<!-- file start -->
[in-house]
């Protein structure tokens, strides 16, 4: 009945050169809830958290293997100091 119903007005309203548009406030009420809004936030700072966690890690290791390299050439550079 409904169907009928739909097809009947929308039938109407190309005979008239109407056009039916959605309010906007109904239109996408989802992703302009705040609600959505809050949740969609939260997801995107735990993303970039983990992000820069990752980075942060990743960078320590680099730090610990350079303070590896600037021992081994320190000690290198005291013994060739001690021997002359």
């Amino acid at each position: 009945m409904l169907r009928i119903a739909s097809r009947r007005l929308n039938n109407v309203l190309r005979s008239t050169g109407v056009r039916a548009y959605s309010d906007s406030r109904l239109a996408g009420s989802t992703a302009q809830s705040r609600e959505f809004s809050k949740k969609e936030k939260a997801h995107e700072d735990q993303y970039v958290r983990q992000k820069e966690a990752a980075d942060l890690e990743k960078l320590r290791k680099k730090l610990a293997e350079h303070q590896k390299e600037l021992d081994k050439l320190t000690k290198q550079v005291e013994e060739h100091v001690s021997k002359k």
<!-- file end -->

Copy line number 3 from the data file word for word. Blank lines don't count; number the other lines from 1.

């Amino acid at each position: 009945m409904l169907r009928i119903a739909s097809r009947r007005l929308n039938n109407v309203l190309r005979s008239t050169g109407v056009r039916a548009y959605s309010d906007s406030r109904l239109a996408g009420s989802t992703a302009q809830s705040r609600e959505f809004s809050k949740k969609e936030k939260a997801h995107e700072d735990q993303y970039v958290r983990q992000k820069e966690a990752a980075d942060l890690e990743k960078l320590r290791k680099k730090l610990a293997e350079h303070q590896k390299e600037l021992d081994k050439l320190t000690k290198q550079v005291e013994e060739h100091v001690s021997k002359k």